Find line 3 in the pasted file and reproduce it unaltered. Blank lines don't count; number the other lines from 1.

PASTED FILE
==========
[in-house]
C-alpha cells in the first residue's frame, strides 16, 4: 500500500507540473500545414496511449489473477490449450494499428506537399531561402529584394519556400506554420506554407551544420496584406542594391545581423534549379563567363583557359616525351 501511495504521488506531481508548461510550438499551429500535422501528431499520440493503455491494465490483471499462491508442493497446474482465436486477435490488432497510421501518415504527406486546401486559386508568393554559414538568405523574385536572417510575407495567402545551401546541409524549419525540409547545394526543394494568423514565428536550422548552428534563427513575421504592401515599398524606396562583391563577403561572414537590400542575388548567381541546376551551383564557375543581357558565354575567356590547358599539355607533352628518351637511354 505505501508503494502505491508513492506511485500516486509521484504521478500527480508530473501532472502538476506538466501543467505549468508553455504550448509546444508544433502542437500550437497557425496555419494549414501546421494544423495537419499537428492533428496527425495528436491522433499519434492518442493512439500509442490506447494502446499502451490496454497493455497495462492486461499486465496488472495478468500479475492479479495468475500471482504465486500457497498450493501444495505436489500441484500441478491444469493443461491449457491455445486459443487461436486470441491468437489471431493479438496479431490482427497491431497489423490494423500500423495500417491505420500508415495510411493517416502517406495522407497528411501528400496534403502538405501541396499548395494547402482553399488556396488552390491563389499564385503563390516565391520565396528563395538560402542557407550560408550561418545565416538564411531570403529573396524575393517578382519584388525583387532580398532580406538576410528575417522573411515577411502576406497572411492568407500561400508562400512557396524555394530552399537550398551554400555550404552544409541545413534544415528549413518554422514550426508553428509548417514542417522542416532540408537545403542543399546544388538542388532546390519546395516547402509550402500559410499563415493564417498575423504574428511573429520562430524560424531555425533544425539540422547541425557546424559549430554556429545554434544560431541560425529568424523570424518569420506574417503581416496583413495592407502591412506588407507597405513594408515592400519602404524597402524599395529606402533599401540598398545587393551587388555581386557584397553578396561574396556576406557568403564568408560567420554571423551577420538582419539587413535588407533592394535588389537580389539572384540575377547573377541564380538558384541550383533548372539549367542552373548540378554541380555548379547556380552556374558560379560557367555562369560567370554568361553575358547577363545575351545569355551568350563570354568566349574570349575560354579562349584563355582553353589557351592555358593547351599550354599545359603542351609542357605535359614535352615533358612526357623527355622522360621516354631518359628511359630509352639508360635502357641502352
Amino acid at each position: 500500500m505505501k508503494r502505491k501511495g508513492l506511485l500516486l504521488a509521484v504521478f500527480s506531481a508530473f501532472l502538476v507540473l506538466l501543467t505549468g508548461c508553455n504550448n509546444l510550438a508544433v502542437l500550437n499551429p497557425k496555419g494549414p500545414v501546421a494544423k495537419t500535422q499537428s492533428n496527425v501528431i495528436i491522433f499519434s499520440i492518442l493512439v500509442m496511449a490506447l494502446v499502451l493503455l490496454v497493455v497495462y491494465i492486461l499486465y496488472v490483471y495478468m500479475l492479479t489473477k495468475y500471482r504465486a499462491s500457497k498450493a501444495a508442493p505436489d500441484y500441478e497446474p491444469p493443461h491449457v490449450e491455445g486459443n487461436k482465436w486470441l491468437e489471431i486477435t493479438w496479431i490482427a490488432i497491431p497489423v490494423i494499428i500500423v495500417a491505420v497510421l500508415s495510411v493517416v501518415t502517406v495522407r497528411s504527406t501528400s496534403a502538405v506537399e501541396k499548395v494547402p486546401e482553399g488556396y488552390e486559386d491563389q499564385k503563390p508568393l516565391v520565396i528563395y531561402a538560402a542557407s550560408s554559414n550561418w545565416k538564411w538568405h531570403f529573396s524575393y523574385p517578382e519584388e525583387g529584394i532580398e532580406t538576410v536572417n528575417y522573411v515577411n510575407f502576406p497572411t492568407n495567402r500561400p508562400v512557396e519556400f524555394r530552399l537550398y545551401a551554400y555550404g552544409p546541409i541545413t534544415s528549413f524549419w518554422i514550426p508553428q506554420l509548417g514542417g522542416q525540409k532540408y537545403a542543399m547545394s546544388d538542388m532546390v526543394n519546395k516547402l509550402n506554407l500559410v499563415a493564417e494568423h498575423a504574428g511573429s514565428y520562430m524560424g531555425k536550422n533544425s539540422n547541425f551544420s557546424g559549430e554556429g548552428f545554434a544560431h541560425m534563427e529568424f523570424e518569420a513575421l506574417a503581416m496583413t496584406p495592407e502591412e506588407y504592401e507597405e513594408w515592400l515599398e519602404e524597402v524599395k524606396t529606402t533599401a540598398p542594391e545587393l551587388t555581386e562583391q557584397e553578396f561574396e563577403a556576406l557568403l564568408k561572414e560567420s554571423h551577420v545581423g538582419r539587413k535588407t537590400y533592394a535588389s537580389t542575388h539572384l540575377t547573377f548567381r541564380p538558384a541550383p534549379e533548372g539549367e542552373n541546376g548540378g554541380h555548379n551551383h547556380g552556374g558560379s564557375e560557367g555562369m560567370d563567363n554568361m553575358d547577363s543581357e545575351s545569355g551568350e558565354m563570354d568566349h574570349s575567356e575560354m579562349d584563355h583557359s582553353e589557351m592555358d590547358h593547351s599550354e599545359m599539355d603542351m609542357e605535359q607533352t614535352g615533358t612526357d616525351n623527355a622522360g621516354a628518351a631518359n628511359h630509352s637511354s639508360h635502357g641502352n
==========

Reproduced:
Amino acid at each position: 500500500m505505501k508503494r502505491k501511495g508513492l506511485l500516486l504521488a509521484v504521478f500527480s506531481a508530473f501532472l502538476v507540473l506538466l501543467t505549468g508548461c508553455n504550448n509546444l510550438a508544433v502542437l500550437n499551429p497557425k496555419g494549414p500545414v501546421a494544423k495537419t500535422q499537428s492533428n496527425v501528431i495528436i491522433f499519434s499520440i492518442l493512439v500509442m496511449a490506447l494502446v499502451l493503455l490496454v497493455v497495462y491494465i492486461l499486465y496488472v490483471y495478468m500479475l492479479t489473477k495468475y500471482r504465486a499462491s500457497k498450493a501444495a508442493p505436489d500441484y500441478e497446474p491444469p493443461h491449457v490449450e491455445g486459443n487461436k482465436w486470441l491468437e489471431i486477435t493479438w496479431i490482427a490488432i497491431p497489423v490494423i494499428i500500423v495500417a491505420v497510421l500508415s495510411v493517416v501518415t502517406v495522407r497528411s504527406t501528400s496534403a502538405v506537399e501541396k499548395v494547402p486546401e482553399g488556396y488552390e486559386d491563389q499564385k503563390p508568393l516565391v520565396i528563395y531561402a538560402a542557407s550560408s554559414n550561418w545565416k538564411w538568405h531570403f529573396s524575393y523574385p517578382e519584388e525583387g529584394i532580398e532580406t538576410v536572417n528575417y522573411v515577411n510575407f502576406p497572411t492568407n495567402r500561400p508562400v512557396e519556400f524555394r530552399l537550398y545551401a551554400y555550404g552544409p546541409i541545413t534544415s528549413f524549419w518554422i514550426p508553428q506554420l509548417g514542417g522542416q525540409k532540408y537545403a542543399m547545394s546544388d538542388m532546390v526543394n519546395k516547402l509550402n506554407l500559410v499563415a493564417e494568423h498575423a504574428g511573429s514565428y520562430m524560424g531555425k536550422n533544425s539540422n547541425f551544420s557546424g559549430e554556429g548552428f545554434a544560431h541560425m534563427e529568424f523570424e518569420a513575421l506574417a503581416m496583413t496584406p495592407e502591412e506588407y504592401e507597405e513594408w515592400l515599398e519602404e524597402v524599395k524606396t529606402t533599401a540598398p542594391e545587393l551587388t555581386e562583391q557584397e553578396f561574396e563577403a556576406l557568403l564568408k561572414e560567420s554571423h551577420v545581423g538582419r539587413k535588407t537590400y533592394a535588389s537580389t542575388h539572384l540575377t547573377f548567381r541564380p538558384a541550383p534549379e533548372g539549367e542552373n541546376g548540378g554541380h555548379n551551383h547556380g552556374g558560379s564557375e560557367g555562369m560567370d563567363n554568361m553575358d547577363s543581357e545575351s545569355g551568350e558565354m563570354d568566349h574570349s575567356e575560354m579562349d584563355h583557359s582553353e589557351m592555358d590547358h593547351s599550354e599545359m599539355d603542351m609542357e605535359q607533352t614535352g615533358t612526357d616525351n623527355a622522360g621516354a628518351a631518359n628511359h630509352s637511354s639508360h635502357g641502352n